Big news days in Odessa, Ukraine!
Later today there will be both official and non-official actions to contest yesterday’s municipal elections.
Long Live the New Mayor, Same as the Old Mayor!
The incumbent, Gennadiy Trukhanov, won re-election handily. An old Party of Regions politician, Trukhanov was first elected to the Mayoral post on 25 May, 2014. In yesterday’s election, he was able to keep hold of his post, much to the dismay of Odessa Governor Saakashvili and his Gruzian camarilla.
The Municipal Election Commitee, after the votes were counted, made this determination behind closed doors. First having locked the doors, against possible police incursions led by a very unhappy Giorgy Lortkipanidze.
Who is Giorgy Lortkipanidze , you may ask? Aside from having a marvelous last name? A few months back, this man was appointed Chief of Police in Odessa, by his old friend and mentor, Mikheil Saakashvili. Prior to that Lortkipanidze was forced to flee Gruzia under a fake passport. Suffice it to say, that Lortkipanidze is a man you don’t want to mess around with, and who is determined to overturn the results of yesterday’s elections.
Results of Mayoral Vote
The number of eligible voters in Odessa receiving ballots was 267,058.
Of those who voted, the candidate Alexander Borovik received 66,482 votes, or 24.89%. He lost. Apparently, the Saakashvili forces had placed their hopes in Borovik, hence they were disappointed in the results.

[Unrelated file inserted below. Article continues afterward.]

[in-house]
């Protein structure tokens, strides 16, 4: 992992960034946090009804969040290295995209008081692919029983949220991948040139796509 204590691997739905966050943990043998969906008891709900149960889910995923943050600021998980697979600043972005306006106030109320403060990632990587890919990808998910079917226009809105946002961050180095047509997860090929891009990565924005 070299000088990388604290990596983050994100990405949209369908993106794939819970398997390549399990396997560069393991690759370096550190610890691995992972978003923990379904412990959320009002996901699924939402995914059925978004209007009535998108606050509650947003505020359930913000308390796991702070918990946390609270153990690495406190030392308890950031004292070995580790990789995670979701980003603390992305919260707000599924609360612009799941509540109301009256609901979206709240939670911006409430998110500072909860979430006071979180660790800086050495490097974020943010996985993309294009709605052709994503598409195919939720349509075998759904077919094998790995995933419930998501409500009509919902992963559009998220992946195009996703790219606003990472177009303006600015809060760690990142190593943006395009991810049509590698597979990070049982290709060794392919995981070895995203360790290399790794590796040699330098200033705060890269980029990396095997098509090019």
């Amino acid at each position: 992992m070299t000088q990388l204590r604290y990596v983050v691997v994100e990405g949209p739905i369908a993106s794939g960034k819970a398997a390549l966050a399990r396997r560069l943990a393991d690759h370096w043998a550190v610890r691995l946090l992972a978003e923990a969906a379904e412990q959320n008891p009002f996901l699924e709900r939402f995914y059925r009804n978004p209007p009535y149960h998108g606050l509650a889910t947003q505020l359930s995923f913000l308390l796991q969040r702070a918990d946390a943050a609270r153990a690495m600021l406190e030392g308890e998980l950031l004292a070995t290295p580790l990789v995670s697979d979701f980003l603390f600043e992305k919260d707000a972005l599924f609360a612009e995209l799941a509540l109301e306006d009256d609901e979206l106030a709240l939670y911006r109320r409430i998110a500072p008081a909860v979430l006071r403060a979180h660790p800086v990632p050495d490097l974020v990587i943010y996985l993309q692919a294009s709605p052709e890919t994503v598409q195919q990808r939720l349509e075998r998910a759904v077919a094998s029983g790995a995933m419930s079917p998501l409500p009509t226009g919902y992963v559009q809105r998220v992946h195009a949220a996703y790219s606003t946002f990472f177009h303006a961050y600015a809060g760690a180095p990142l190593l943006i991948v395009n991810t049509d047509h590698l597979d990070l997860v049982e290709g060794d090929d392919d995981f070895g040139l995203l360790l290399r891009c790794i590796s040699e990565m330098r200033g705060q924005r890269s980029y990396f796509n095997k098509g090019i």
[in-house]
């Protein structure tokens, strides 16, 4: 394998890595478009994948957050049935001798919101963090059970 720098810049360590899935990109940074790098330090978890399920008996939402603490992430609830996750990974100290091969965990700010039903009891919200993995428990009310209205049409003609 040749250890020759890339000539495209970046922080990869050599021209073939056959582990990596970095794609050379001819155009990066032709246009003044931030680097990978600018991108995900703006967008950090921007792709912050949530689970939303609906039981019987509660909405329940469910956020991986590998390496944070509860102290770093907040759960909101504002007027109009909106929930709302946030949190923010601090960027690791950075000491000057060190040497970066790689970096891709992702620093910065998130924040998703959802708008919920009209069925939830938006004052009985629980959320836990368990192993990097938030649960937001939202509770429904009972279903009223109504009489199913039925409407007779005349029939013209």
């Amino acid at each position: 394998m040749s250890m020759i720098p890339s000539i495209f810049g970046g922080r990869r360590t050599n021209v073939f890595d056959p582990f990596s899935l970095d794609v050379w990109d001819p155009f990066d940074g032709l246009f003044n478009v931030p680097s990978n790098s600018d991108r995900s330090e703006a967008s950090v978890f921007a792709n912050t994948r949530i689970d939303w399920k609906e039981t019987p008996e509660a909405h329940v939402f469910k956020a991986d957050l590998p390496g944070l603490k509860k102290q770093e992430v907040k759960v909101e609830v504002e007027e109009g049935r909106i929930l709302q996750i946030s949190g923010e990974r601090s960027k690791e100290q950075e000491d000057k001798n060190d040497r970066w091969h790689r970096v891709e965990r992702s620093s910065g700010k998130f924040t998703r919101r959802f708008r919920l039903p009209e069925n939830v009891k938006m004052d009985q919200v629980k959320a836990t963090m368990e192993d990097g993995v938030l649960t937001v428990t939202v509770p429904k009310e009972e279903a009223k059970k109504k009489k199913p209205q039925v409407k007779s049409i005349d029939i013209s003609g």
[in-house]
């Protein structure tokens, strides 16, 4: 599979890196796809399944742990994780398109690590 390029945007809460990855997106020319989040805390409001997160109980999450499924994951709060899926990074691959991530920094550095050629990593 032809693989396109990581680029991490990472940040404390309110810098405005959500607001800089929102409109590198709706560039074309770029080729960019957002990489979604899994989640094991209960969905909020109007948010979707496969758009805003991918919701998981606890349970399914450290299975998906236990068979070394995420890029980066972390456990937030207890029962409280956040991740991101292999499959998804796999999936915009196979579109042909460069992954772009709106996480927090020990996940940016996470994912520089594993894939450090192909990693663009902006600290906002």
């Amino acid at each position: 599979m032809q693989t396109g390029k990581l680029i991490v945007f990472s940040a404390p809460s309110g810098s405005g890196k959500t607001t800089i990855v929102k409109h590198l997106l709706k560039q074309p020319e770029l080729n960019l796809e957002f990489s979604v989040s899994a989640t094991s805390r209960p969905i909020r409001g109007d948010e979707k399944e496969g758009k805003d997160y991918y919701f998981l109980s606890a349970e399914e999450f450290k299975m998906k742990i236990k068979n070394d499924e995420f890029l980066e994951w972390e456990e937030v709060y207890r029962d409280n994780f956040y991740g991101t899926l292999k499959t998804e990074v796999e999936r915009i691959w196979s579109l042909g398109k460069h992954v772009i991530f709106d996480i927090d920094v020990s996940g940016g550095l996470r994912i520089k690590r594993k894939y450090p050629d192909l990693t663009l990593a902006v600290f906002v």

Sasha Borovik was running against the incumbent, Trukhanov, who received 138,865 votes, or 51.99%.
The math is simple: Trukhanov received twice as many votes as Borovik.
But the emotions are not so simple. According to the “Dumskaya” piece linked above, within minutes of posting the results, their web-site was crashed. As was the live video-stream of the election coverage. There was also news of city militias blocking polling places and the offices of the election commission.
Simultaneously, Governor Saakashvili and Losing Candidate Sasha Borovik wasted no time in summoning their followers out into the streets. To protest the results of the vote and organize a new “Maidan”. Their demand is that the vote was unfair, and should be put aside.
Simultaneously with this, they, and other losing parties, are also planning a legal appeal. For either a recount, or a re-do of the election.